SOS: Save Our Seas, for our own survival
The ocean is looming increasingly large in China’s economy.
At the 19th Communist Party of China National Congress in 2017, it was decided that China will become a marine power, characterized by an advanced ocean economy that figures prominently in its overall economy.
This goal has become all the more important in the context of China’s commitment to building an “ecological civilization.”
In particular, President Xi Jinping’s catchphrase “Clear waters and green mountains are as good as mountains of gold and silver” has been ingrained into the eco-friendly practices adopted by many local authorities.
‘Green is gold’
Among those inspired by the mantra of “green is gold” are foreign politicians and diplomats such as Vidar Helgesen, who is Norway’s special envoy to the High-level Panel on Building a Sustainable Ocean Economy.
Speaking on the World Oceans Day on June 6 at a half-day seminar held chiefly by the Norwegian Consulate General in Shanghai, the Shanghai Academy of Social Sciences Think Tank Foundation and Jiangsu Industrial Technology Research Institute, Helgesen said he was aware of the Chinese priority given to protection of the environment, including the ocean, and added that “‘blue and green’ have to go together if we are to build a sustainable ocean economy.”
A long-time observer of the ocean economy, Helgesen said the ocean is economically significant as many in not just his native country but around the world depend on the seas for their livelihoods.
“More than 10 percent of the world population depend on fishing for their livelihoods,” said Helgesen. “It is the protein source for 3 billion people, and that number is set to double in 20 years.”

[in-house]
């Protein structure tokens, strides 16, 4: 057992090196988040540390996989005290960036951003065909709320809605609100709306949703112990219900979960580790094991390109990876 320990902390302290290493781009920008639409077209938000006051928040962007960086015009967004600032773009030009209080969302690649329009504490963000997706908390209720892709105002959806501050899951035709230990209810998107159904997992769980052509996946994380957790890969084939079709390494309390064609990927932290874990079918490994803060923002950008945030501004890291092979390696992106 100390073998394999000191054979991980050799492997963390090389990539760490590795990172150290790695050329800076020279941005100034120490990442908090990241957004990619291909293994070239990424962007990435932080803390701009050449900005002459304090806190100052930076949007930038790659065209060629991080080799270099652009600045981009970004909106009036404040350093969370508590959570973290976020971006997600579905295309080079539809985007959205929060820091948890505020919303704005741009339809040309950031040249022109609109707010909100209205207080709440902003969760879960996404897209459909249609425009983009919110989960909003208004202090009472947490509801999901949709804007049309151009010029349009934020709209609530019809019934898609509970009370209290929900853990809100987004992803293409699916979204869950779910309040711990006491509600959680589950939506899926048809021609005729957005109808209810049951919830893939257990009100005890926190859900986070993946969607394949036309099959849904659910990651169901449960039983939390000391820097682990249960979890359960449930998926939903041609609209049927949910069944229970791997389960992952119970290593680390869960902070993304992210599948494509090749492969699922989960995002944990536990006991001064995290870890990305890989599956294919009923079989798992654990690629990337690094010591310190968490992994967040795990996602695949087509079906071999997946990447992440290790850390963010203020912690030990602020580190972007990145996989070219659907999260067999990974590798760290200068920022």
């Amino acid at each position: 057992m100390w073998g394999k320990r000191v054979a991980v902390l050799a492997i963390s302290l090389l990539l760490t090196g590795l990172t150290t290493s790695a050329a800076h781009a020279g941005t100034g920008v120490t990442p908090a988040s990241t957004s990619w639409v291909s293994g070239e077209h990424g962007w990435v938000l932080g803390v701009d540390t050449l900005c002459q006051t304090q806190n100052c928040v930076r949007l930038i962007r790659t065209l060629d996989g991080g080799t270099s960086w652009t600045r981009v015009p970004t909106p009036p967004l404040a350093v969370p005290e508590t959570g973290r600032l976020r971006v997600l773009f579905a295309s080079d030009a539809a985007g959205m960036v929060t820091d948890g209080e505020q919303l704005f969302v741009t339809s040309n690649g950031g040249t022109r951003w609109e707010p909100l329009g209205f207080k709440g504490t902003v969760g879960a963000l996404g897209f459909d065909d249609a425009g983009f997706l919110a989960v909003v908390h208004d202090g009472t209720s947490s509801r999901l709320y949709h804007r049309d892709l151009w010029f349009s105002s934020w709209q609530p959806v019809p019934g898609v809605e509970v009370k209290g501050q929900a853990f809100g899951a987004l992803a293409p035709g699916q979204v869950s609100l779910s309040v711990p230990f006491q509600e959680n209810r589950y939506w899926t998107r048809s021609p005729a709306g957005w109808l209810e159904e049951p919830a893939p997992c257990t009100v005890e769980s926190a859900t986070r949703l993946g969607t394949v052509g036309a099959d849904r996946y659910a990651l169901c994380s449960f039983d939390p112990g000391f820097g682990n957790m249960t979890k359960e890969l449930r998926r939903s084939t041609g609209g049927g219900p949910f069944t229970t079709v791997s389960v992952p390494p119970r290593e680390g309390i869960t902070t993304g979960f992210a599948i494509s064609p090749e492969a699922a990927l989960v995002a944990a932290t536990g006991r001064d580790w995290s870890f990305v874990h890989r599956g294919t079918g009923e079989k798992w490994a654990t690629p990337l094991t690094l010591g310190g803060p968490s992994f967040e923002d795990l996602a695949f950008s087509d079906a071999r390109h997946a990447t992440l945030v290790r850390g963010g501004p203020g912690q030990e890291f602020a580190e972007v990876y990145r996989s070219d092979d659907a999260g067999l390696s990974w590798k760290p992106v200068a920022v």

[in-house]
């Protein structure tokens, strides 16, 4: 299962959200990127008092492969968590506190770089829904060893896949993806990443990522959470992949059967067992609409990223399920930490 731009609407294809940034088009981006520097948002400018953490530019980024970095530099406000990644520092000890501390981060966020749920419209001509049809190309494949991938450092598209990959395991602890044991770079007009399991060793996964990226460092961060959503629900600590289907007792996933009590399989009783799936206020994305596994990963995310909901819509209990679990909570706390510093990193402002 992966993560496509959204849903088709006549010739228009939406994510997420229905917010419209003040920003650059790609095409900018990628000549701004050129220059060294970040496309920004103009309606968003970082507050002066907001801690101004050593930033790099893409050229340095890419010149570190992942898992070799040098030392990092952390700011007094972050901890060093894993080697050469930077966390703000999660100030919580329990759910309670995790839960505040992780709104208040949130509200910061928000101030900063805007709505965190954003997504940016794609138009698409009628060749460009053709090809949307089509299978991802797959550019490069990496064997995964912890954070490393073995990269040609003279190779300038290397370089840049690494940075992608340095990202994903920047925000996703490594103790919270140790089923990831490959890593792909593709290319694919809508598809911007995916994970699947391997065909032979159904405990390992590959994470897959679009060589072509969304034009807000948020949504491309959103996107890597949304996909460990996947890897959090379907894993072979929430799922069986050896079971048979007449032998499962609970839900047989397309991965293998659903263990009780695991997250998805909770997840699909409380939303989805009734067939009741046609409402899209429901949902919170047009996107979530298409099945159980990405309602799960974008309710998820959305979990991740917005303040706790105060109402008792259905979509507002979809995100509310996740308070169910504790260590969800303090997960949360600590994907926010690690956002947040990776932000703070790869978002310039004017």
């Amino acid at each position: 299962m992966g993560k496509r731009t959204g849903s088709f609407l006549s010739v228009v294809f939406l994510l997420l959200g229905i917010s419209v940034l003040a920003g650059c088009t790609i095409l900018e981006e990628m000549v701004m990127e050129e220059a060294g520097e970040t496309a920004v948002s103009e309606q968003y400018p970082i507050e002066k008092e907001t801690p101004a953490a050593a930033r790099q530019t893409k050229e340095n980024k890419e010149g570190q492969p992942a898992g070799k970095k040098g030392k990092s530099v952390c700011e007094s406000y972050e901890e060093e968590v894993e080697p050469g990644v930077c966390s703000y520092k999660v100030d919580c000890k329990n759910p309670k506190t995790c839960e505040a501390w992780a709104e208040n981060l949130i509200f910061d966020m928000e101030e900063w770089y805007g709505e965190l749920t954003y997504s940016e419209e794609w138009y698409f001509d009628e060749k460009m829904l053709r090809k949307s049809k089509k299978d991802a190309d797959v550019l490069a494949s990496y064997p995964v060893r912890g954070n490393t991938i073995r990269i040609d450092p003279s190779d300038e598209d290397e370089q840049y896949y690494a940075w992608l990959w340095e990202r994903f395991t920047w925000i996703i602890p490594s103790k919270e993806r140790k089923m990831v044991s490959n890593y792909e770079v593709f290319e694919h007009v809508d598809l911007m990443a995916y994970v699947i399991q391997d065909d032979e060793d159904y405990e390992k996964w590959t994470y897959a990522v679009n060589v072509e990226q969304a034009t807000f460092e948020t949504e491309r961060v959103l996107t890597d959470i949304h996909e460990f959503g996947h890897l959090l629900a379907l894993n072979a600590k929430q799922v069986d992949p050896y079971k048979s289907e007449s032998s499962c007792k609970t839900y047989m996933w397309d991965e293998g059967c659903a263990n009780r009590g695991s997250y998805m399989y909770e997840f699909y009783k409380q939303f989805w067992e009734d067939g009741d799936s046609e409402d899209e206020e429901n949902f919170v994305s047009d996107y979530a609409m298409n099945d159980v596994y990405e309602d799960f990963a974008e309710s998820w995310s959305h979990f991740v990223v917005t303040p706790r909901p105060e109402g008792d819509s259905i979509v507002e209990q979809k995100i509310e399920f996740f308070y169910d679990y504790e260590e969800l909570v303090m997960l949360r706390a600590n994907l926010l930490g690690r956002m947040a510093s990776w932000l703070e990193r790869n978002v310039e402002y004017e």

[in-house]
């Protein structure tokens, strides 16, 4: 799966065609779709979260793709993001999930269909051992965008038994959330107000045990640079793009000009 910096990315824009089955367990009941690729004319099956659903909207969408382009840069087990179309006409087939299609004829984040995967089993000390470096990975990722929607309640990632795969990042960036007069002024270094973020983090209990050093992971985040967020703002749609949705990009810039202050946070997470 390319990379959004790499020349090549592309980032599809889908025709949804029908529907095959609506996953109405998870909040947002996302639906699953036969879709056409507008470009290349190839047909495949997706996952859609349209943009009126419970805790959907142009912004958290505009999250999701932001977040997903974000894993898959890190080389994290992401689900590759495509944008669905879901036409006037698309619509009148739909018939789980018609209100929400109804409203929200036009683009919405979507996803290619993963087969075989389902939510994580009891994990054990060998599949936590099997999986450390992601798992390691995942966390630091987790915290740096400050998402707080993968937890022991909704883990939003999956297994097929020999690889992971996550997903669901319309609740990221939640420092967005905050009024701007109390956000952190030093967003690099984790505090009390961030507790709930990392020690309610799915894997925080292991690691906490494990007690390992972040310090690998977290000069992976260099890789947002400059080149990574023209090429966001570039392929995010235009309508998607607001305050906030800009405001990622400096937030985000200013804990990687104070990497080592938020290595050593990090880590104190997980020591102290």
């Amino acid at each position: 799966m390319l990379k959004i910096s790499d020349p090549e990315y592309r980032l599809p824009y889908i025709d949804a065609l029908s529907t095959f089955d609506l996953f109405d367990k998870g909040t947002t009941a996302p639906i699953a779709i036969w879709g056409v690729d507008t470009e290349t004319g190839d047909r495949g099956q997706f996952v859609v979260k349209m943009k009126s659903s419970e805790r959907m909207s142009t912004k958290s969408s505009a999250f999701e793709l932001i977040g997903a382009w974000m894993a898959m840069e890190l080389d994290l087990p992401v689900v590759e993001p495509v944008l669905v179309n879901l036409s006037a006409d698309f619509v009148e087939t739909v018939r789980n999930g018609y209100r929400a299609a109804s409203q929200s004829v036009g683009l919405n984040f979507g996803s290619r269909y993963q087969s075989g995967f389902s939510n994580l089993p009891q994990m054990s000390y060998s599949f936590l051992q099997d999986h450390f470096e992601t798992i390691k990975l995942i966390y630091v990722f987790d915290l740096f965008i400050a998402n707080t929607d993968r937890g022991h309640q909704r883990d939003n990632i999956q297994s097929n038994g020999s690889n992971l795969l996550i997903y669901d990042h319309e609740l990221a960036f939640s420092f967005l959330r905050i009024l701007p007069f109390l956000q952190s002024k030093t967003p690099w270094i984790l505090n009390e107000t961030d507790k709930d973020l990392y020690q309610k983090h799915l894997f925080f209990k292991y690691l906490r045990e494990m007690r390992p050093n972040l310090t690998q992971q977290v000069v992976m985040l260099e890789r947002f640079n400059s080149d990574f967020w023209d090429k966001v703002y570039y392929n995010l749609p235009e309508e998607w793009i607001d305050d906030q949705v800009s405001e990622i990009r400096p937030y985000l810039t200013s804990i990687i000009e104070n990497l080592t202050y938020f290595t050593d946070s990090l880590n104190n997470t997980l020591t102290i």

According to some estimates, the ocean is valued at more than US$24 trillion; however, its actual value is likely to be much higher because many key ecosystem elements are difficult to quantify.
For example, aside from hosting life-saving resources such as oxygen — 50 percent of the oxygen humans need to survive comes from the oceans — the oceans also prove much more efficient than the atmospheric layers in capturing carbon dioxide, thereby helping cool our planet and mitigate the effects of global warming, said Helgesen.
“In fact, 90 percent of global warming has been captured by the ocean,” he noted.
That said, the ocean is under relentless pressure from multiple threats including climate change, biodiversity loss, pollution and over-fishing.
Of all the threats, global warming perhaps poses the biggest danger to economies that are largely sea-based, including Norway’s.
Therefore, protecting the ocean is given pride of place on the country’s development agenda.
Helgesen cited the example of the country’s world-famous cod stocks to illustrate how the vagaries of global warming could take their toll on the backbone of the Norwegian economy and even jeopardize its national identity.
Right now because of global warming, the Atlantic cod are heading north, resulting in an increasing biomass and a bigger catch for Norwegian fishermen.
This might be a boon but it is actually only short-lived, said Helgesen.
An alarming prospect, he warned, is that global warming has exacerbated acidification of the seawater, and “if we continue to sit on our hands in the present business-as-usual scenario, in 80 years 80 percent of Norway’s cod stocks will be depleted.”
Helgesen said the loss of biodiversity, pollution — especially plastic pollution — and over-fishing have cost the world billions of dollars a year, and if we are to produce more from the ocean in a sustainable way, “we need to take better care of it.”
According to the United Nations’ 2030 Agenda for Sustainable Development, countries around the world will have to address these issues to stop deterioration of the oceans to ensure their regenerative potential is restored or enhanced.
Helgesen said he is a firm believer in the significant contribution from oceans and ocean-based industries toward combatting climate change.
Managing the coasts
Nature-based solutions such as mangroves and sea grass help counter global warming by storing almost half of the carbon dioxide captured under the seabed, he noted.
In addition to encouraging more scientific research to pinpoint opportunities and challenges for ocean protection, Helgesen said the world can also help by leveraging “win-win opportunities” that could arise from jointly managing the oceans well.
As much as 90 percent of the world’s biodiversity exists within coastal states, meaning that it is critical for these countries to manage their coasts and reduce the pollutants that are discharged into the oceans.
“But what’s important is that they don’t do things in isolation,” Helgesen argued, calling on countries to join their hands for the shared benefits of all those who live off the oceans’ bounty.